After harvesting their vegetables many organic gardeners will plant a cover crop so that the soil will not be left bare through the winter months. In spring the crop is dug into the ground where it will act like compost. Various different plants are used for this purpose, but there is one that has the added benefit that it makes an excellent salad green. Cheryl Long has an article on the Mother Earth News website which explains how she made this discovery a few years ago and now grows Austrian winter peas every year.
Gardeners love to try new things, but it?s not often we stumble upon something truly ?new.? For me, that happened a few years ago, when I discovered that the shoots from a winter cover crop I was growing were an excellent salad green. These super-cold-hardy Austrian winter peas deserve a place on every gardener?s winter ?must grow? list.
First, the shoots are delicious. Whenever I ask friends to taste them, their surprised response is, ?Wow! The shoots taste just like actual peas!? Everything I?ve spotted online about these peas refers to using them as a cover crop, but almost no sources mention that they also make a superb winter salad green. I did find one website that said, ?the young foliage tastes of green pea and can be quite good, but the plant isn?t normally grown as food.? And a blogger on the Richmond Food Collective recommended adding the ?yummy pea tips? to winter salads.
What makes these peas so special is that they?re especially cold-hardy. As with spinach and kale, you can plant Austrian winter peas in late summer or fall, and then harvest the shoots for as long as eight months in many regions (October to May) before the peas flower and go to seed in spring. Several sources say Austrian winter peas can survive cold down to 10 degrees Fahrenheit. I can report that with a simple row cover or frost blanket, these peas can even tolerate extended periods of single-digit temperatures here in my eastern Kansas Zone 6 climate, where we get lots of wind and not much snow cover. I plant them in fall in time for them to grow 8 to 12 inches high before freezing temperatures arrive, and the peas overwinter just fine with no protection most years. Last winter was an especially cold one, yet I continued to harvest Austrian winter peas, along with kale and spinach, for terrific fresh, green salads right through the cold snaps.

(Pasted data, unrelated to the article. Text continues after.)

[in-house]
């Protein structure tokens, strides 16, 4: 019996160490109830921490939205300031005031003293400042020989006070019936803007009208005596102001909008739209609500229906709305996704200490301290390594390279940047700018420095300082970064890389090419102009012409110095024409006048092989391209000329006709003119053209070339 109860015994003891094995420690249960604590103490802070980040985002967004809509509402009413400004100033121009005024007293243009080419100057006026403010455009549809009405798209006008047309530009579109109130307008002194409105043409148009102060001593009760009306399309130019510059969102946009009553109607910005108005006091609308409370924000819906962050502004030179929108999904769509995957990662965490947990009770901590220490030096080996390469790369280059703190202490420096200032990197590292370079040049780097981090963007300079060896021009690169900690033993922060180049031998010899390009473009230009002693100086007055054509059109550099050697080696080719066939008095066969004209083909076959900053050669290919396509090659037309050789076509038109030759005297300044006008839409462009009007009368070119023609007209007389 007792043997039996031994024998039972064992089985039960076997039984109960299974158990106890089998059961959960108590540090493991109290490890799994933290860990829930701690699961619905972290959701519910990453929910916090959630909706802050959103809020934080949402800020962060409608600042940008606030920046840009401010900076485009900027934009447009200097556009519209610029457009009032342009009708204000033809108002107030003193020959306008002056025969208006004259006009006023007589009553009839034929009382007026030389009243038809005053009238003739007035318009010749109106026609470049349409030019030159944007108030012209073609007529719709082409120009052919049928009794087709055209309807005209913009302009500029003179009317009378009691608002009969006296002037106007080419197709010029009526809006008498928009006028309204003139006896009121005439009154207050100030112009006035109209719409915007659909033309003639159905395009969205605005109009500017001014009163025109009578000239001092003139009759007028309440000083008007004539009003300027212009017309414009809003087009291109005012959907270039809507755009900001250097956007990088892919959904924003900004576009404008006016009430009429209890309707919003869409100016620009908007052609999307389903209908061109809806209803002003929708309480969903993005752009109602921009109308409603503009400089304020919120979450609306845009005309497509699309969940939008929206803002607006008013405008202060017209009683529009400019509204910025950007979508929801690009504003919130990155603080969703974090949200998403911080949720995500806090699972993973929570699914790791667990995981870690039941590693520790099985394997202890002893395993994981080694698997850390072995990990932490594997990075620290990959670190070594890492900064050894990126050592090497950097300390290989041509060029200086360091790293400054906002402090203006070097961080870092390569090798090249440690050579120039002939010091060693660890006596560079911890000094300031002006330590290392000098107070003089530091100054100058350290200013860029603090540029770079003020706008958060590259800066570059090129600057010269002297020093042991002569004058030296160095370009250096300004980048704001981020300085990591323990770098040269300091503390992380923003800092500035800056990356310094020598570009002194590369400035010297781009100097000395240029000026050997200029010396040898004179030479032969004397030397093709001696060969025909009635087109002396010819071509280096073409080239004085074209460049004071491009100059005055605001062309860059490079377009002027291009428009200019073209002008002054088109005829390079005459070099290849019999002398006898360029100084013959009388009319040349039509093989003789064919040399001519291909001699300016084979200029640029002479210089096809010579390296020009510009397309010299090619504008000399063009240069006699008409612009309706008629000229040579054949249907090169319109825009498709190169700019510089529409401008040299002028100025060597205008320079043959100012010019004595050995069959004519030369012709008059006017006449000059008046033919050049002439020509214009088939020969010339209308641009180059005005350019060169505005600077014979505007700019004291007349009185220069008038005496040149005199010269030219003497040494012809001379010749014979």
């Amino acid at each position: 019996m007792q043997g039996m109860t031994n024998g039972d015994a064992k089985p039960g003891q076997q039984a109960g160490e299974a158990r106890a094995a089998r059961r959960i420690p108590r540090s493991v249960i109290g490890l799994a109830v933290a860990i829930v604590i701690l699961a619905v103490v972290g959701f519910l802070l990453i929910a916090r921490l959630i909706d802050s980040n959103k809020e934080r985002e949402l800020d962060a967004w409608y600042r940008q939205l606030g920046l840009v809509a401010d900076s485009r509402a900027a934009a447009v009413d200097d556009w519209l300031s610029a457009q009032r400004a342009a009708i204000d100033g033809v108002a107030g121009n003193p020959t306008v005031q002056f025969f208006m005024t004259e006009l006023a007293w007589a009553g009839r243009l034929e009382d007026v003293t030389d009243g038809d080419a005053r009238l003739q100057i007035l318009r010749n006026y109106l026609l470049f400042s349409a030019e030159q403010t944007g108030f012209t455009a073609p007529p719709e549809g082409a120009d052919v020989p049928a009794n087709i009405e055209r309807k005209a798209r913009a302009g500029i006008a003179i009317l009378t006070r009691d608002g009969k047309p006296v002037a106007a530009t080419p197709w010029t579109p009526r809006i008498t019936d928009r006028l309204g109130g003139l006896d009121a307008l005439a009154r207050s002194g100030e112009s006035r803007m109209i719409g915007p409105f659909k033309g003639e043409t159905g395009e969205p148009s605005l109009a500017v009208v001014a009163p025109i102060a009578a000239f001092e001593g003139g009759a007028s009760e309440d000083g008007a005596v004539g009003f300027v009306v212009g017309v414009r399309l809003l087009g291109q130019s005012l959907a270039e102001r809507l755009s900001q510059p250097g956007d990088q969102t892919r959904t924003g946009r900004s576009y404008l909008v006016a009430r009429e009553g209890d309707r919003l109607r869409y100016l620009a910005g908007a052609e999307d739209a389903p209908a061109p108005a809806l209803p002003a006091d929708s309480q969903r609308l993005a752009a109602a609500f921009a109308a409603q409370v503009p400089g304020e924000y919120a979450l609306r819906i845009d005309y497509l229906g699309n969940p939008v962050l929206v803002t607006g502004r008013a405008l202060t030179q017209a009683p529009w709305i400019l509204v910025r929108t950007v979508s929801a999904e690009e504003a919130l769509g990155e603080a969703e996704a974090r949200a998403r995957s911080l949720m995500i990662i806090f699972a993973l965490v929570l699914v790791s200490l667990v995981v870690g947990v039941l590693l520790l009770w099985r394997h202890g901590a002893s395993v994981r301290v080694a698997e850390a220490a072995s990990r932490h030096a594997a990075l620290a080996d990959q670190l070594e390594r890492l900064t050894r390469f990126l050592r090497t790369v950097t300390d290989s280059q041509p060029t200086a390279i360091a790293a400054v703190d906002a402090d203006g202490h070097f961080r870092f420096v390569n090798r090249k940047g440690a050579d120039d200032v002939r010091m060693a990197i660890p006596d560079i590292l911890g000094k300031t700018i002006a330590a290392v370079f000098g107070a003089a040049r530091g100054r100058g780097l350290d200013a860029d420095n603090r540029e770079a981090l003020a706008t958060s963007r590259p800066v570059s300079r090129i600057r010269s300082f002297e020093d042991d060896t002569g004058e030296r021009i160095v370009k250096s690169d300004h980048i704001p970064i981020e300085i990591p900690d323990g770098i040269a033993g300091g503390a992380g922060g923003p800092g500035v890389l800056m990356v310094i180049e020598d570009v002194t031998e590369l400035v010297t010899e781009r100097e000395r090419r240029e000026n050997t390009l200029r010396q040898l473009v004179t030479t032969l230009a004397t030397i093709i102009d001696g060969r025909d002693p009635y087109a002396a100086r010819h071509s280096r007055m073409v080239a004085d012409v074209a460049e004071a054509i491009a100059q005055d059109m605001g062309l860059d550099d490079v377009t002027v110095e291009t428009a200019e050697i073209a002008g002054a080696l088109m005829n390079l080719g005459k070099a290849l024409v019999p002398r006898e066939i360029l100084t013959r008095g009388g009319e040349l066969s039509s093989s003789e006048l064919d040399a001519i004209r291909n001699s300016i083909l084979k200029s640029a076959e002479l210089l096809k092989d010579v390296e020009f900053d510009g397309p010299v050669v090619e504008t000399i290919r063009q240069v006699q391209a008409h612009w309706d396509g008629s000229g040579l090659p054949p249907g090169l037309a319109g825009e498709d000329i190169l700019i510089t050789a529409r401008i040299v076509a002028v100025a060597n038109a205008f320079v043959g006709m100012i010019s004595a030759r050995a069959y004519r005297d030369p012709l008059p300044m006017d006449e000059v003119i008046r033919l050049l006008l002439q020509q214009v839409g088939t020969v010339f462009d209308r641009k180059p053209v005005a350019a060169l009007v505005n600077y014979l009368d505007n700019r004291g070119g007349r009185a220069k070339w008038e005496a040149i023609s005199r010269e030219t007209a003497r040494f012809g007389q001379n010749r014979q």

Winter Peas? Benefits
Here are six additional reasons to try these wonderful, under-appreciated winter peas:
They add nitrogen. Peas are legumes and that means they will fix nitrogen in your garden soil, necessary for rapid growth and plant health, if the proper bacterial inoculant is present in the soil. When I check the roots of my summer peas and beans for the nodules that are formed by nitrogen-fixing bacteria, I usually don?t find them, even if I inoculated the seeds before planting. But on the roots of my Austrian winter peas, I always find extensive nodules. Now when I plant my winter peas each fall, I scatter a few shovelfuls of soil from last year?s pea bed to provide the inoculant for the new crop. (Don?t do this if you?ve had any sign of root rot on your peas.)